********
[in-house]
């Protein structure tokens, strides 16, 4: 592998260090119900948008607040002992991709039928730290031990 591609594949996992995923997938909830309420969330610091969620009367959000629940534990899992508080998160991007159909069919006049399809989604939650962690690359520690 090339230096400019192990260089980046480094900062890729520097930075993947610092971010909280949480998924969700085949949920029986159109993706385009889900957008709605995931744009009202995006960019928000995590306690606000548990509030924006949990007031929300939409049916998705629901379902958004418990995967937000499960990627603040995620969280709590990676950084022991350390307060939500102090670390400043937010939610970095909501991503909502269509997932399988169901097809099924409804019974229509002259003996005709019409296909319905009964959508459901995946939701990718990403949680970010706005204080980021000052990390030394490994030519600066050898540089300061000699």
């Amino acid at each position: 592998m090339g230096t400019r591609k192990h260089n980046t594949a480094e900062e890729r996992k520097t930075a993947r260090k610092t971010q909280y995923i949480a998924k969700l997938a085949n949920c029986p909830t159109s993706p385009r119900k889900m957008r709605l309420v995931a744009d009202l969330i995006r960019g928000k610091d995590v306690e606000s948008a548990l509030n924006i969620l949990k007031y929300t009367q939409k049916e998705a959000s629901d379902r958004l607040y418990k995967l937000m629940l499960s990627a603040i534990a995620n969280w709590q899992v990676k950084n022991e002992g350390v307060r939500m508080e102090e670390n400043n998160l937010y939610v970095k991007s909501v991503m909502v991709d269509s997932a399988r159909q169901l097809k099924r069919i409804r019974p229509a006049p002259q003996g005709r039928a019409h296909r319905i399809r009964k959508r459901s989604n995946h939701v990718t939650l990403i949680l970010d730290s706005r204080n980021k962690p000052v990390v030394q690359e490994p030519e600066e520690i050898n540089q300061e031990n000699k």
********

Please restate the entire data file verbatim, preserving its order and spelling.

[in-house]
């Protein structure tokens, strides 16, 4: 592998260090119900948008607040002992991709039928730290031990 591609594949996992995923997938909830309420969330610091969620009367959000629940534990899992508080998160991007159909069919006049399809989604939650962690690359520690 090339230096400019192990260089980046480094900062890729520097930075993947610092971010909280949480998924969700085949949920029986159109993706385009889900957008709605995931744009009202995006960019928000995590306690606000548990509030924006949990007031929300939409049916998705629901379902958004418990995967937000499960990627603040995620969280709590990676950084022991350390307060939500102090670390400043937010939610970095909501991503909502269509997932399988169901097809099924409804019974229509002259003996005709019409296909319905009964959508459901995946939701990718990403949680970010706005204080980021000052990390030394490994030519600066050898540089300061000699």
């Amino acid at each position: 592998m090339g230096t400019r591609k192990h260089n980046t594949a480094e900062e890729r996992k520097t930075a993947r260090k610092t971010q909280y995923i949480a998924k969700l997938a085949n949920c029986p909830t159109s993706p385009r119900k889900m957008r709605l309420v995931a744009d009202l969330i995006r960019g928000k610091d995590v306690e606000s948008a548990l509030n924006i969620l949990k007031y929300t009367q939409k049916e998705a959000s629901d379902r958004l607040y418990k995967l937000m629940l499960s990627a603040i534990a995620n969280w709590q899992v990676k950084n022991e002992g350390v307060r939500m508080e102090e670390n400043n998160l937010y939610v970095k991007s909501v991503m909502v991709d269509s997932a399988r159909q169901l097809k099924r069919i409804r019974p229509a006049p002259q003996g005709r039928a019409h296909r319905i399809r009964k959508r459901s989604n995946h939701v990718t939650l990403i949680l970010d730290s706005r204080n980021k962690p000052v990390v030394q690359e490994p030519e600066e520690i050898n540089q300061e031990n000699k």